Train Your Leadership Development Team

3 apples on a pile of notebooks

Learn the kinds of leadership best practices that you want to instill in the rest of the congregation. Learn about the difference between Leadership and Management (we need both), how Leadership Development is an important part of Faith Formation, and how thinking in terms of teams and not just individuals can make all the difference!

Management vs. Leadership (We Need Both!)

This short video from @ScottWilliams provides 10 clear distinctions showing the difference between a manager and a leader.

Book cover

Congregational Management: A Holy Calling

Adapted from The Business of the Church: The Uncomfortable Truth that Faithful Ministry Requires Effective Management by John W. Wimberly, Jr., copyright © 2010 by the Alban Institute.

Like all systems, congregations are filled with anxiety. Unlike most systems, they also are filled with an ideal vision the world cannot provide. To fully maximize the vision ..., managers need to pay close attention to the systemic inputs of people, facilities, and money that support the ministry. To that end, there are six key practices for effective congregational management:

Thinking Systemically. Reactive managing is more time-consuming than proactive attention to the system as a whole. When a major personnel, facilities, or financial subsystem malfunctions, it can bring the entire congregation to a grinding halt. It is far easier to keep a system maintained and running properly than to restore one that has failed. But such care requires that managers recognize and understand the systems of which they are stewards.

Understanding the Difference between Management and Leadership. Effective organizations are run by people who know when they are leading and when they are managing. The two require very different but complementary ways of thinking. Leadership thinks long-term, management short-term; leadership focuses on strategic issues, management on implementation; leadership inspires people, management brings people together into a cohesive, efficient group.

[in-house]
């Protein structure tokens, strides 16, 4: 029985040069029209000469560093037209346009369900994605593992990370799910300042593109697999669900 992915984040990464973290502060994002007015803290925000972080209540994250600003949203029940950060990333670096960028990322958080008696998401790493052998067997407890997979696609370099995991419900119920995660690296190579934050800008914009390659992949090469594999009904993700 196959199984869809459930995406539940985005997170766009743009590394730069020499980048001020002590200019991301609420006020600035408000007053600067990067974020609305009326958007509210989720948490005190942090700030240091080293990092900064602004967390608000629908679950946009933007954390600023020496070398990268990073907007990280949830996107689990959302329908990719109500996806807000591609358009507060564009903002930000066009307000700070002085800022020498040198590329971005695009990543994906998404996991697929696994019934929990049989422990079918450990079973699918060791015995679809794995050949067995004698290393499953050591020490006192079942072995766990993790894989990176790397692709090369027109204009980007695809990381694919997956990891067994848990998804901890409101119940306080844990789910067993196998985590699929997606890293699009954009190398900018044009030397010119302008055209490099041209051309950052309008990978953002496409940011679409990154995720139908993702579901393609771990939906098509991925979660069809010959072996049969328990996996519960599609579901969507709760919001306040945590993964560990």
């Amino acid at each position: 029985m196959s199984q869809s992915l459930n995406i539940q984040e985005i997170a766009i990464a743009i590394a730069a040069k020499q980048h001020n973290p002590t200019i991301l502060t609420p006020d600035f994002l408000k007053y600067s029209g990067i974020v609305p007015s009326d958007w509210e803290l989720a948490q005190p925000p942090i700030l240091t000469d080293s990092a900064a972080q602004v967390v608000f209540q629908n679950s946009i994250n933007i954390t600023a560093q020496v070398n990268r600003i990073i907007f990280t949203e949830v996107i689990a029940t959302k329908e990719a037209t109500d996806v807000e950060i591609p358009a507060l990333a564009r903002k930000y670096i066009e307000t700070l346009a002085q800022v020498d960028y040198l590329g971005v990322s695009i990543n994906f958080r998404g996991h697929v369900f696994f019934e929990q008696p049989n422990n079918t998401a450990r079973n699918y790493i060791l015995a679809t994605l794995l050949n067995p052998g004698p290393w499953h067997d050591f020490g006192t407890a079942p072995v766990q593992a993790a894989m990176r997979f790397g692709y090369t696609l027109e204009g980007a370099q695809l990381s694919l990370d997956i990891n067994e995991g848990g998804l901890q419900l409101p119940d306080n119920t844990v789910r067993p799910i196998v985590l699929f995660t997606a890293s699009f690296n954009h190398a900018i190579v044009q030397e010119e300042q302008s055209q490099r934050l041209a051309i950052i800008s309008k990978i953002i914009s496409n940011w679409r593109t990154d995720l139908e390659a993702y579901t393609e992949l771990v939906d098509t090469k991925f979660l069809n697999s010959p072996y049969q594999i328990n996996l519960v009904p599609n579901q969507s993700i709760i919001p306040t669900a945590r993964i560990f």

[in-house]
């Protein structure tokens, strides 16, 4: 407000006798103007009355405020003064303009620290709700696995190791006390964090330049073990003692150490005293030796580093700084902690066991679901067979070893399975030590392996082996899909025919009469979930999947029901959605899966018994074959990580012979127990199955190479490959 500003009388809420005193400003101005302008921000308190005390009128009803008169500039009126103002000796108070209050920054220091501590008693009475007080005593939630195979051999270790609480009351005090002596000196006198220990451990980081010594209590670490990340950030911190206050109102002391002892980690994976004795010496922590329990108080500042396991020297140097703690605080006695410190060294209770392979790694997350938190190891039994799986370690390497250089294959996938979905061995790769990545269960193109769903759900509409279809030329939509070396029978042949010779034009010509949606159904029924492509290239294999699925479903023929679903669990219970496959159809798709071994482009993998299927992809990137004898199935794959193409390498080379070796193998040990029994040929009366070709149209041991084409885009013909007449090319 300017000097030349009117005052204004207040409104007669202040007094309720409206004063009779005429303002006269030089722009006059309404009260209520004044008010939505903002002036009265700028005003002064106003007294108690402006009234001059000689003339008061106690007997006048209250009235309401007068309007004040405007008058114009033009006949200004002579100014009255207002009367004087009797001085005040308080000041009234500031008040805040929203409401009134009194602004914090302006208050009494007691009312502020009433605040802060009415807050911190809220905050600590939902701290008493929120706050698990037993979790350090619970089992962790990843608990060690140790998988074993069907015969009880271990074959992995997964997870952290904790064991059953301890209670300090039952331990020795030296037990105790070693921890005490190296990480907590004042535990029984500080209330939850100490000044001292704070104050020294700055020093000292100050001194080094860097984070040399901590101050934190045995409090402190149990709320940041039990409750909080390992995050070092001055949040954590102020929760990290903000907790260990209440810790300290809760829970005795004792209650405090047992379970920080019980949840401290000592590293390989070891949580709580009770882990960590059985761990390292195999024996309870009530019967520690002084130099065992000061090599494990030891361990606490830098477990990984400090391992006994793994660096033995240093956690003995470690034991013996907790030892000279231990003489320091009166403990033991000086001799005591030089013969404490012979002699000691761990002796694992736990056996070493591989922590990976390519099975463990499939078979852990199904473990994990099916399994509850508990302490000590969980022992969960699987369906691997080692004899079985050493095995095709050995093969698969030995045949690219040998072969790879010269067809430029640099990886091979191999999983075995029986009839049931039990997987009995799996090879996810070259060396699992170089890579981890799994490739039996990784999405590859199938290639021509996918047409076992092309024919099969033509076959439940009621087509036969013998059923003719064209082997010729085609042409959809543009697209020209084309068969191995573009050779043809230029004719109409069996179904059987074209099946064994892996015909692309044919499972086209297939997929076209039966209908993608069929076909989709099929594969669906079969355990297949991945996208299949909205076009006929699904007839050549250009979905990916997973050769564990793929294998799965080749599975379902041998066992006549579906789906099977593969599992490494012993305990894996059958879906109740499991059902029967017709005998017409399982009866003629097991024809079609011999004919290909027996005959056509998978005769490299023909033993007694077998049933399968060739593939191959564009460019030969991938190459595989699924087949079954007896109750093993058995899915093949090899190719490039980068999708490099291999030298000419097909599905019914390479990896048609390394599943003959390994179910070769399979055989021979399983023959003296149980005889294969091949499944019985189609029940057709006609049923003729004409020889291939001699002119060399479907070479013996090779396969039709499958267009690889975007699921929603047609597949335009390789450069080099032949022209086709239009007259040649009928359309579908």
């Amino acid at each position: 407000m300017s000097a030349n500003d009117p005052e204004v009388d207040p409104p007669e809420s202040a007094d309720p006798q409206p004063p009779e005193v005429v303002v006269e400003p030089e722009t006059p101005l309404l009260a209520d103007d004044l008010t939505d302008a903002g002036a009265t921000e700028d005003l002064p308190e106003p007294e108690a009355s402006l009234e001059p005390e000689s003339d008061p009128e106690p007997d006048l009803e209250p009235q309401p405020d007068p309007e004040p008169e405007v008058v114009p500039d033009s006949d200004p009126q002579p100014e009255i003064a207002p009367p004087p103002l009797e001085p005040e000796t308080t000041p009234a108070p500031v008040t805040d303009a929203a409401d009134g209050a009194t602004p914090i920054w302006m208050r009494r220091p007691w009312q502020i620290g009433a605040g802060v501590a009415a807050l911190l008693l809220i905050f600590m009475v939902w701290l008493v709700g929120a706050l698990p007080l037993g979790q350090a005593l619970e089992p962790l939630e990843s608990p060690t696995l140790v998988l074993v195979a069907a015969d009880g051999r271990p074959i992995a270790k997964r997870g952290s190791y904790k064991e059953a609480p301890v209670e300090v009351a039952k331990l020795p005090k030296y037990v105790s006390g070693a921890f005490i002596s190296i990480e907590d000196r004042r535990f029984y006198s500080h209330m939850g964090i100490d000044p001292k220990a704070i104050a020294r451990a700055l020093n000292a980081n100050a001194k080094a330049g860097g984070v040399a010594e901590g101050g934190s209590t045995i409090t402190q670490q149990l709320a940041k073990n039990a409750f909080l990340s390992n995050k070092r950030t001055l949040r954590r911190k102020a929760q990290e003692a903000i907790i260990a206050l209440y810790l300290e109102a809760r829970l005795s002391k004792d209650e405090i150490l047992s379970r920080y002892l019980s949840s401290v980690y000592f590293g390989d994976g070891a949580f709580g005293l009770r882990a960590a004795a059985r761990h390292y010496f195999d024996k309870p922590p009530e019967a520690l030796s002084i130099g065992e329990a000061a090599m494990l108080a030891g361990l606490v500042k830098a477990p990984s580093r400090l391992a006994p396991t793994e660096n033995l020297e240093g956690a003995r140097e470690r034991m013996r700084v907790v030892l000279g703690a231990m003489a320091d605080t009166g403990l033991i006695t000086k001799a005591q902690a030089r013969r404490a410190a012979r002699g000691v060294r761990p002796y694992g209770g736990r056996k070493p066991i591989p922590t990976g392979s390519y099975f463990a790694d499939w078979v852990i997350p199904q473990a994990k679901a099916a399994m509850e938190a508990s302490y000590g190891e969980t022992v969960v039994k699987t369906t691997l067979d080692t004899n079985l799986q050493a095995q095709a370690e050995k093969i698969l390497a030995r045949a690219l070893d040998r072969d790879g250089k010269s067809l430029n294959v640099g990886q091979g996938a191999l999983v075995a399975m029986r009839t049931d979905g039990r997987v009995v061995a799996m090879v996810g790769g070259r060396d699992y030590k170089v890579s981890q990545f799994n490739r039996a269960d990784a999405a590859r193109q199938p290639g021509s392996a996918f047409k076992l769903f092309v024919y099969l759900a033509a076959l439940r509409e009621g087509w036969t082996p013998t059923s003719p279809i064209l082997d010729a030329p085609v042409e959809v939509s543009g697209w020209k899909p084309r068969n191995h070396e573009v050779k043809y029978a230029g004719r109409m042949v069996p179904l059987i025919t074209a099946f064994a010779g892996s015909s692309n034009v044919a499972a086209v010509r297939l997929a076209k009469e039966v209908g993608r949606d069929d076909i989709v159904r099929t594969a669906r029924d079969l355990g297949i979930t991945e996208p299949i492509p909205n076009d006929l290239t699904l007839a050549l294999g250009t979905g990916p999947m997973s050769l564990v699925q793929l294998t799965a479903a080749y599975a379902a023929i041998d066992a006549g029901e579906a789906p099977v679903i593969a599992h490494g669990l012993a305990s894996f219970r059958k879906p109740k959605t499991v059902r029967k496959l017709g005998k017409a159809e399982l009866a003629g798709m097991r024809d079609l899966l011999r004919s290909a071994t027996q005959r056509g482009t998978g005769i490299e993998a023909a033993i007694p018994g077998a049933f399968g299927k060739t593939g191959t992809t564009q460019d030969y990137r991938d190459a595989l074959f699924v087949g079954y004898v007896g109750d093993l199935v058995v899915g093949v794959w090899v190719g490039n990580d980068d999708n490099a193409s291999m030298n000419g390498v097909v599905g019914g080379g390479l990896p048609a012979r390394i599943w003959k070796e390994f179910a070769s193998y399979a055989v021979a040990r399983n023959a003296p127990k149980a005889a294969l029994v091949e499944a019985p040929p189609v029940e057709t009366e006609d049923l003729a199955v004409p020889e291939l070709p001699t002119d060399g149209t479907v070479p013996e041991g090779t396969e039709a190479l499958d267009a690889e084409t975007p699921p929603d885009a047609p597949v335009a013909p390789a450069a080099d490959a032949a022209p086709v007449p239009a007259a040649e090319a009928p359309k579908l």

Lubricating the System. Managers "grease the gears" of a system to keep it running smoothly. Before friction (such as facilities issues, personnel problems, or financial surprises) reaches the point where it can limit ministry, managers apply the needed lubrication (usually involving more people, space, or money) to keep the parts running smoothly. If the system lacks effective management, the parts will begin to work against themselves in ways that damage the productivity of the whole. ...

Maximizing the Possibilities of the Parts. When working with personnel, effective managers seek to bring out the best in those they manage while limiting the impact of a person's weaknesses on the system. Managers make the most of the limited facilities and maximize dollars by ensuring that finances are handled with care.

Limiting Risks. Congregational leaders are supposed to take appropriate risks to expand the ministry. Congregational managers are supposed to identify and reduce risks. They ask the questions the dreamers sometimes ignore: "How are we going to pay for this?"

Aligning the Parts. Productive managers have a clear understanding of the vision and goals a congregation is attempting to implement. When the inputs of facilities, finance, and people are aligned with a well thought out strategic plan grounded in the vision.

The best managers learn as they manage. Sometimes, we learn more from our mistakes than our successes. However, learning what works and doesn't work with our given inputs and our own individual strengths and weaknesses as managers is key to growing into the practice of management.

Screen shot of the book cover.

Committees are for Discernment, Teams are for Action

Adapted from Mobilizing Congregations: How Teams Can Motivate Members and Get Things Done by John Wimberly.

After understanding the difference between leadership and management, it's easier to see the different kind of leadership needed on board committees and ministry teams.

Board Committees

  • Does part of the work of the governing board
  • Meets regularly with an agenda, keeps minutes
  • Gathers information, discerns, makes recommendations back to the board

Ministry Teams

  • Leaders communicate a sense of purpose to give direction
  • Autonomous, work within a sense of covenant with the congregation and its mission
  • Team have a high level of trust, belonging and mutual accountability
  • Expectations are based on action and impact of the work/ministry

Webinar: From New Member to Committed Leader

About the Author

Renee Ruchotzke

Rev. Renee Ruchotzke (ruh-HUT-skee) is a Congregational Life Consultant and program manager for Leadership Development.

For more information contact .